What happens when those who are trusted by communities to help them navigate difficult situations are themselves victims of the same difficult situations?

What happens when those who are trusted by communities to help them navigate difficult situations are themselves victims of the same difficult situations?

Yemen, already the world’s worst humanitarian crisis, recorded its first COVID-19 case last week.

The Covid-19 pandemic continues to reach deeper into communities in Africa. In response, governments are tending to adopt approaches similar to what has worked in parts of Asia, Europe and the United States; near total lockdowns, strict social distancing, enforced closures of business and strict enforcement measures.

We are increasingly uncovering hints of regional linkages and wider trends between VE actors across East Africa

Is there a link between youth, unemployment, rural to urban migration and extrajudicial killings?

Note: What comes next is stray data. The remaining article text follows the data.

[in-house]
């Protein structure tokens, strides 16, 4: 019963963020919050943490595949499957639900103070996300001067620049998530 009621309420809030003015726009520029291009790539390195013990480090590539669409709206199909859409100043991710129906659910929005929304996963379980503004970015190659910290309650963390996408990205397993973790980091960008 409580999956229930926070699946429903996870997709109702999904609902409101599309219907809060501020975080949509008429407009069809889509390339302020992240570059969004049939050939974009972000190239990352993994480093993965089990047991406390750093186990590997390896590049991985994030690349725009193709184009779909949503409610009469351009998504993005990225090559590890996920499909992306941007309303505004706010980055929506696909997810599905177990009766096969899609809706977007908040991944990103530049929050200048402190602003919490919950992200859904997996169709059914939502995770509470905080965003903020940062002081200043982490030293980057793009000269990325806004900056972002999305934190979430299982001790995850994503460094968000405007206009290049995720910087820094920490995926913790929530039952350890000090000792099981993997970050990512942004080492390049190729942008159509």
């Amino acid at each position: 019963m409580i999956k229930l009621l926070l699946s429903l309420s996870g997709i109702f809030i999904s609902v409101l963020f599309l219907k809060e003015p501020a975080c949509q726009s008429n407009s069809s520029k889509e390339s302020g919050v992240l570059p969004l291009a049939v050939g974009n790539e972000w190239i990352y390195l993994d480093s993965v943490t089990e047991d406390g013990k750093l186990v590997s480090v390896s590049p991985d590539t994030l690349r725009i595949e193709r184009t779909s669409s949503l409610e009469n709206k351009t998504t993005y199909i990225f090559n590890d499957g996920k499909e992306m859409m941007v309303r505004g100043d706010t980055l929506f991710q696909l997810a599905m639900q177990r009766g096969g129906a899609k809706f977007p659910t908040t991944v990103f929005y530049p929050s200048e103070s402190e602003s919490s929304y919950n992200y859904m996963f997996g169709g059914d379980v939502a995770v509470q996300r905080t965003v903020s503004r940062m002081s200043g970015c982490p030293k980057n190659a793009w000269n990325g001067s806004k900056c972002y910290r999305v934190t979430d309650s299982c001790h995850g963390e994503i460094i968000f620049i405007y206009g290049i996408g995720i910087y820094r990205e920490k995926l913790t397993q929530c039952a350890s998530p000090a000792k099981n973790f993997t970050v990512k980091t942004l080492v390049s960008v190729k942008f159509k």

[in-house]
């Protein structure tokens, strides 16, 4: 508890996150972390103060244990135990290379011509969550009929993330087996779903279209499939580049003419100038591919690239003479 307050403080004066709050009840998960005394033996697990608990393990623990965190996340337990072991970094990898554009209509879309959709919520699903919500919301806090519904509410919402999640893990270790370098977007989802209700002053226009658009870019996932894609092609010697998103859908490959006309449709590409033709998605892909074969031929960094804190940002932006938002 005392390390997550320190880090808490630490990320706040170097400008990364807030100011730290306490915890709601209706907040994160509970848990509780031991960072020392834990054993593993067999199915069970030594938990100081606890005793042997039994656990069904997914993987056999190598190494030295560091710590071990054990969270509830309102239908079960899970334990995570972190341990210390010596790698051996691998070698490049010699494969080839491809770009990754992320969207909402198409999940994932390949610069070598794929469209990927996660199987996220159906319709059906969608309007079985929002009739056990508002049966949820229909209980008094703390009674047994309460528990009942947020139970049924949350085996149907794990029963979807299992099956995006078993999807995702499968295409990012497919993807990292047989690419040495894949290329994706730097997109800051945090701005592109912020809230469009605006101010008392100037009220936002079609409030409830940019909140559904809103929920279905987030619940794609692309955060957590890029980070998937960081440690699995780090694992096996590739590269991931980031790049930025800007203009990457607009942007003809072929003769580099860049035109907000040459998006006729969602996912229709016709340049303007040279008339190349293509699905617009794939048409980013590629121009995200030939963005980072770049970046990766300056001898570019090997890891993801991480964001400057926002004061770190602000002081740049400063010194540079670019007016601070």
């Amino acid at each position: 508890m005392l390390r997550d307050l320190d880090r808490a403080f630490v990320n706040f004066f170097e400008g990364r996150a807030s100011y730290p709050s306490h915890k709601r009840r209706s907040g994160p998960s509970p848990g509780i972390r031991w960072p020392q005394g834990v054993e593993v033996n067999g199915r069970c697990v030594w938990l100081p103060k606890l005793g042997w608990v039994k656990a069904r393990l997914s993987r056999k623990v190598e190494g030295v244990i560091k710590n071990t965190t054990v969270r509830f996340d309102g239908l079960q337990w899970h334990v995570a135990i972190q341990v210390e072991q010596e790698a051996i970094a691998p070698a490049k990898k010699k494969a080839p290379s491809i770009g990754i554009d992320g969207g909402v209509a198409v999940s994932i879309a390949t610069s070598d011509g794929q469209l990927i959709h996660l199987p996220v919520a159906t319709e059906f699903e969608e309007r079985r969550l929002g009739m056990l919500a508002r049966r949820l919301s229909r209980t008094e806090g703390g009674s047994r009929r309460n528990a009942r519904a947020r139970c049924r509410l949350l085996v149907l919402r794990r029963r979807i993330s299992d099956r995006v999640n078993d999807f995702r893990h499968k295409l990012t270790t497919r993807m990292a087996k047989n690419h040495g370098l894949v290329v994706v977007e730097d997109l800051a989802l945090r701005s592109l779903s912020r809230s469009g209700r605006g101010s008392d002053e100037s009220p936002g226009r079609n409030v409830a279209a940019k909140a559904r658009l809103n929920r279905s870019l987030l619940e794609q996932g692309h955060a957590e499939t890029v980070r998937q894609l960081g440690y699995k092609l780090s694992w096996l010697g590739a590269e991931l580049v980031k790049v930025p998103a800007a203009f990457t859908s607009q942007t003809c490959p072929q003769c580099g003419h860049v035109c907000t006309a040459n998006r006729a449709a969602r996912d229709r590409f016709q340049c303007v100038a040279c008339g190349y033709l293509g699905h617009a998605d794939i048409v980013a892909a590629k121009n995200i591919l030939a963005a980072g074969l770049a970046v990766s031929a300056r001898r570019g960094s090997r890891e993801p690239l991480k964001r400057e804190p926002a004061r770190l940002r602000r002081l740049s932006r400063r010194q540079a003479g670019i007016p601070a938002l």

The difference between organised crime and violent extremism is at times difficult to discern.

At Wasafiri, we have recently been discussing different measurement techniques when trying to understand how change happens in complex conflict-affected environments. This is no easy task.

On our blog, we’ve written before about how we feel that within the CVE (countering violent extremism) sector, research and programming can – for a variety of reasons related to sensitivity and confidentiality – become problematically siloed. More and more though we’re also noticing a wider problem of siloing, which is that CVE work as a whole is often treated in isolation from the wider conflict, peacebuilding and governance field..